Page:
When I started this blog, I did it thinking that in every kitchen you can find pots, pans, ingredients of various types but over all stories, emotions and memories. So it may happen that you come across an old picture, yellowed by time and memories, and meet a nice person like Elisabetta that tells you a story of pasta and dreams, of Italian flavors in American sauce and of difficult times and solidarity. It was 1920 when Elisabetta’s grandfather left Italy, a country which was just emerging from World War I and, with his brother Santi, after a long travel by sea arrived in the promise land. After years of war and weeks in the ocean, New York must have seemed closer to hell than to heaven but Giovanni and Santi, like many others, managed to find their way. From the work and the determination of these 2 brothers was born the Milianelli Macaroni Factory, a laboratory – shop where they produced tortellini, macaroni and tagliatelle. The Italian community was very close and the Milianellis brothers hired only Italians, a great help for those that, coming from far away in a country with different cultures, different traditions and over all a different language, felt lonely and lost. Read more
Rule n. 1: special days need special food! I suppose you will trust me if I say that my birthday IS a very special day… so this post is about getting older, be happy and eating the great food my husband cooked for me! Lobsters have always been considered a sophisticated and very good food, that’s maybe the reason why they are so expensive (almost in Switzerland!). We really love them and I remember perfectly that during our honeymoon in New England we had one almost every day, starting from the great one that we had at the Boston Legal Seafood the first night! Of course in the US it’s not so common cook lobsters with pasta, but we are Italian and we are used to cook all kind of seafood and fish with pasta and lobsters are no exception.As far as I can remember, every lobster I had in my life, is linked to special and happy moments so I really hope that, together with this recipe, some of my happiness pass to you! Enjoy!
Ingredients: (serves 2):
– 160 g. of linguine
– 1 clove of garlic
– 4 tablespoons of extra-virgin olive oil
– 3 lobster tails
– chopped parsley
– half a glass of cognac
– 500 g. of cherry tomatoes
Wash the lobster, break one and coarsely chop the pulp. Cut the other 2 in two halves. In a pan fry lightly the garlic with the extra-virgin olive oil, add the lobster pulp and the other tails. After 30 seconds sprinkle with parsley and add the cognac. After 1 minute add the cherry tomatoes cut in 2 halves. Reduce heat and cook covered for about 10 minutes. Cook the linguine in salted boiling water. Drain the pasta and pour it in the pan with the sauce, mix well and… buon appetito!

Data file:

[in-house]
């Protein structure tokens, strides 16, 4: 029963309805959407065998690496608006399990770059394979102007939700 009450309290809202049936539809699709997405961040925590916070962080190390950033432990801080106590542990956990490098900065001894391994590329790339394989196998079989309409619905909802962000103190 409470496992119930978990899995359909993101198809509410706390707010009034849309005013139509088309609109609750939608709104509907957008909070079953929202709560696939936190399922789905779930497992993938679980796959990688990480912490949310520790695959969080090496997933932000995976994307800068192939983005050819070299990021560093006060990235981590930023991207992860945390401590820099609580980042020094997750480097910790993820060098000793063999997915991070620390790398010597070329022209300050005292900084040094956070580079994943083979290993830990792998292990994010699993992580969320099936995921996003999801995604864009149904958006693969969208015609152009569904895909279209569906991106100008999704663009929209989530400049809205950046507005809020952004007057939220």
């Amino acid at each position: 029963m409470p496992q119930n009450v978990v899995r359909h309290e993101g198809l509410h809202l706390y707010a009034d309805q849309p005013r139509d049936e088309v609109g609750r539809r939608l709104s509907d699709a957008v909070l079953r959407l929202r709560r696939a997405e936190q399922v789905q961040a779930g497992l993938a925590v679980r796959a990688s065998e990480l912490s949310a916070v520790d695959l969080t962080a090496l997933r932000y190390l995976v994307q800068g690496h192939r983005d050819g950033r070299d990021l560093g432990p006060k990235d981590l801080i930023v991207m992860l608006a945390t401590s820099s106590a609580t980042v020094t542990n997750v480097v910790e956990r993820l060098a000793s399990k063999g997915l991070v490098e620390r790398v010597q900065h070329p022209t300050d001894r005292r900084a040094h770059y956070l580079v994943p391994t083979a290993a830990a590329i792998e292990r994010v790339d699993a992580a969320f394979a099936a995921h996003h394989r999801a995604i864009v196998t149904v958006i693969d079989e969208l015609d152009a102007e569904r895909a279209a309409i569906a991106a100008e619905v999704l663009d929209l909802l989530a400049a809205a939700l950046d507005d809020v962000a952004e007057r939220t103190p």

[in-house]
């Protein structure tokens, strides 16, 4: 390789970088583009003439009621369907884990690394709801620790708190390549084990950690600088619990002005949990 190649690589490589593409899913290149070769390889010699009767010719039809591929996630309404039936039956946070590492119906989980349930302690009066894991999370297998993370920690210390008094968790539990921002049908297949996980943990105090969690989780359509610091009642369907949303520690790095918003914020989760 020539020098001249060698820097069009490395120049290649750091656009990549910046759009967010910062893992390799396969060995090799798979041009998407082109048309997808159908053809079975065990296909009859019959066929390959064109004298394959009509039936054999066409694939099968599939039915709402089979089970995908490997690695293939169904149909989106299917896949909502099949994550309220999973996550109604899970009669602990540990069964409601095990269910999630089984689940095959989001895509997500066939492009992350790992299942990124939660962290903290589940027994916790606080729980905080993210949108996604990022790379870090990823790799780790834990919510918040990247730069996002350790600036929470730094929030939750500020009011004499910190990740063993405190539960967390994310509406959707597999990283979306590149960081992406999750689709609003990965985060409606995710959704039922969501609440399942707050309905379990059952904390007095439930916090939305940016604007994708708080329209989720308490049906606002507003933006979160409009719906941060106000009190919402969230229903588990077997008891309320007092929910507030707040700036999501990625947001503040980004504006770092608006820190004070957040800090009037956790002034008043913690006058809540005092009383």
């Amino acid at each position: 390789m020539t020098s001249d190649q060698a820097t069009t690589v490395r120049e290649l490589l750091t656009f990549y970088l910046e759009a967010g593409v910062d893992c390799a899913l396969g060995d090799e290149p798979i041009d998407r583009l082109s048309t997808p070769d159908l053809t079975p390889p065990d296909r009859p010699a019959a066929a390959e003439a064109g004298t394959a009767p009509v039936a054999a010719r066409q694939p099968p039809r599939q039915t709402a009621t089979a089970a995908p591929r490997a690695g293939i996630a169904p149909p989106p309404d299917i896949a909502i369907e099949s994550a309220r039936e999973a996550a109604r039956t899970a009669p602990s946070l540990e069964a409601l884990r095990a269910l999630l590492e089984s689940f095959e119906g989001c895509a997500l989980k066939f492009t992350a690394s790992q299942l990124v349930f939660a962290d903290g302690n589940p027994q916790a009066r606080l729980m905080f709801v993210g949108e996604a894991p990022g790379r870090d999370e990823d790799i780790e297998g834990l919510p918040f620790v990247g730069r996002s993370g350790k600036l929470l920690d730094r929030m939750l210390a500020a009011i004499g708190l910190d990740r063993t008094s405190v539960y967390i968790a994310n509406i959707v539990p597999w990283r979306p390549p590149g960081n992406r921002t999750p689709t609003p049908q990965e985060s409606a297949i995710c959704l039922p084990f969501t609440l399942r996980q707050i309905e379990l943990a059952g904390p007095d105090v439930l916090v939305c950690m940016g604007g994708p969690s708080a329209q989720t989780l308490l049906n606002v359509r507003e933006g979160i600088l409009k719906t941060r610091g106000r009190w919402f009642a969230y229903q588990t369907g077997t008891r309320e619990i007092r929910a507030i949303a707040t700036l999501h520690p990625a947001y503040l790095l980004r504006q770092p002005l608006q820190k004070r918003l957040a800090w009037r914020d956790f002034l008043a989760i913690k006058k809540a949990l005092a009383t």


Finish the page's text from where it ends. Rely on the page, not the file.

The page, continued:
Confession n. 2: the thing I love most of this blog is that it let me mix together so many different things like an Italian symbol (pasta), an exotic spice (saffron) and…kilts & bagpipes??!! You probably think I’m crazy but the story is not so complicated. As you know I left my hometown in Italy and now I live in Switzerland. Basel it’s really a lovely town but I suppose it’s normal that we miss a lot our families and friends and it’s normal too that when they come to visit our hearts fill with joy. That is exactly what happened few weeks ago when my beloved friend Lucia came here. It was a special week-end for almost 2 reason:
1) I’m the food blogger and she’s the beauty and make-up blogger… guess who cooked? Just a suggestion: not me!
2) It was the Basel Tattoo week-end. It’s not of course as famous as the Edinburgh Military Tattoo but it’s a nice show with military band coming from all over the world, fireworks and a free parade in the heart of the city. The strangest thing is that, even if I’m certainly not a military fanatic, I’m moved every time I see something similar and, watching a band after another, my comment always was: “Ok, my favourite are always that with the skirt!” meaning of course that my favourite are always the Scottish. I think there’s something touching in the way they are so proud of their history, their kilts and bagpipes. Read more
Red pesto or red passion? I have already talked about my tomatoes addiction and here is another recipe that combines my beloved pasta with sun-dried tomatoes, an ingredient that is very typical in all the Mediterranean Sea. If you take a map you can easily understand why all the countries bordering this sea have so many things in common: it seems so small, doesn’t it? But there was a time, hundreds of years ago, when this pond was as big as the entire world. His waters were perilous and the Phoenicians, the Greeks and the Romans plied this sea asking themselves if they would return. Few of them tried to cross the Pillars of Hercules (geographically speaking that means cross the strait of Gibraltar, leaving the Mediterranean Sea and entering the Atlantic Ocean).